Parkinson’s Disease Treatment Guidelines
An update of the Parkinson’s Disease treatment Guidelines was commissioned by the European Academy of Neurology and the European section of the Movement Disorder Society. Although these treatments are initiated usually in specialized centers, the general neurologist should know the therapies and their place in the treatment pathway.
Grading of Recommendations Assessment, Development, and Evaluation (GRADE) methodology was used to assess the spectrum of approved interventions including deep brain stimulation (DBS) or brain lesioning with different techniques (radiofrequency thermocoagulation, radiosurgery, magnetic resonance imaging-guided focused ultrasound surgery [MRgFUS] of the following targets: subthalamic nucleus [STN], ventrolateral thalamus, and pallidum internum [GPi]). Continuous delivery of medication subcutaneously (apomorphine pump) or through percutaneous ileostomy (Intrajejunal levodopa-carbidopa therapy) [LCIG]) was also included. Changes in motor features, health-related quality of life (QoL), adverse effects, and further outcome parameters were evaluated. Recommendations were based on high-class evidence and graded in three gradations. If only lower class evidence was available but the topic was felt to be of high importance, a clinical consensus of the guideline task force was gathered.
Two research questions have been answered with eight recommendations and five clinical consensus statements. Invasive therapies are reserved for specific patient groups and clinical situations mostly in the advanced stage of Parkinson’s disease (PD). Interventions may be considered only for special patient profiles, which are mentioned in the text. Therapy effects are reported as a change compared with current medical treatment. Subthalamic deep brain stimulation for Parkinson’s disease is the best-studied intervention for advanced disease with fluctuations not satisfactorily controlled with oral medications; it improves motor symptoms and QoL, and treatment should be offered to eligible patients. GPi-DBS can also be offered. For early PD with early fluctuations, STN-DBS is likely to improve motor symptoms, and QoL and can be offered. DBS should not be offered to people with early PD without fluctuations. LCIG and an apomorphine pump can be considered for advanced PD with fluctuations not sufficiently managed with oral treatments. Unilateral MRgFUS of the STN can be considered for distinctly unilateral PD within registries. The clinical consensus was reached on the following statements: Radiosurgery with gamma radiation cannot be recommended, unilateral radiofrequency thermocoagulation of the pallidum for advanced PD with treatment-resistant fluctuations, and unilateral radiofrequency thermocoagulation of the thalamus for resistant tremor can be recommended if other options are not available, unilateral MRgFUS of the thalamus for medication-resistant tremor of PD can be considered only within registries, and unilateral MRgFUS of the pallidum is not recommended.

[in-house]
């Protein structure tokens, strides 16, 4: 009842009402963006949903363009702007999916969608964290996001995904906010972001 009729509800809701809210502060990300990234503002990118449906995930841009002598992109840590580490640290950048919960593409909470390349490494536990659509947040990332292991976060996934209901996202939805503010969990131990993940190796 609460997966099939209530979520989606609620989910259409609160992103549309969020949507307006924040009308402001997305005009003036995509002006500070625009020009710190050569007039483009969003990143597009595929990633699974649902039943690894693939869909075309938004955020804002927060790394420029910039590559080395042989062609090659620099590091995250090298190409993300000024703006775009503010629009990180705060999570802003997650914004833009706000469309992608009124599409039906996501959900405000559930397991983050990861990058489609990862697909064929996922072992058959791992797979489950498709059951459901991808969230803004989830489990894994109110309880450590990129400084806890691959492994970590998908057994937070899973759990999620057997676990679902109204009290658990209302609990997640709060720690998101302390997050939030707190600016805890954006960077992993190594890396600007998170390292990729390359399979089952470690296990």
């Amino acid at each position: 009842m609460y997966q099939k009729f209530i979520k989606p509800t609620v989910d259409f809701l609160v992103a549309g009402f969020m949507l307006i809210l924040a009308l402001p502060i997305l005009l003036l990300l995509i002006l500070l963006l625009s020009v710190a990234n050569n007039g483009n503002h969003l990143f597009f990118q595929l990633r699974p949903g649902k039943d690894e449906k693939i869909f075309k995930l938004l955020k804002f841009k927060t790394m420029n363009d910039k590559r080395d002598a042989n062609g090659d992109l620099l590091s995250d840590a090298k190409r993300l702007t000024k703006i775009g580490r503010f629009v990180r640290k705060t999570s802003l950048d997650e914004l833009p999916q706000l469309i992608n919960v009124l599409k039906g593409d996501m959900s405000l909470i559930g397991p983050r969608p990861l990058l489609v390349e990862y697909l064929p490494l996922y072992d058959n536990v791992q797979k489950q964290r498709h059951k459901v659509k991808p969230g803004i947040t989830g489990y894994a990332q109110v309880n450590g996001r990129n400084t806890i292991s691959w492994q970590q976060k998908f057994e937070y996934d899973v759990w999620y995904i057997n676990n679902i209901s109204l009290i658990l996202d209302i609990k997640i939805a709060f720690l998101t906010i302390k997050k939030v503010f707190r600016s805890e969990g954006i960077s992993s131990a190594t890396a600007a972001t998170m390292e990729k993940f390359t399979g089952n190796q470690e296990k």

Evidence for invasive therapies in PD is heterogeneous. Only some of these therapies have a strong scientific basis 1) 2).
European Academy of Neurology/Movement Disorder Society-European Section Guidelines on Pallidotomy for Parkinson’s Disease 3).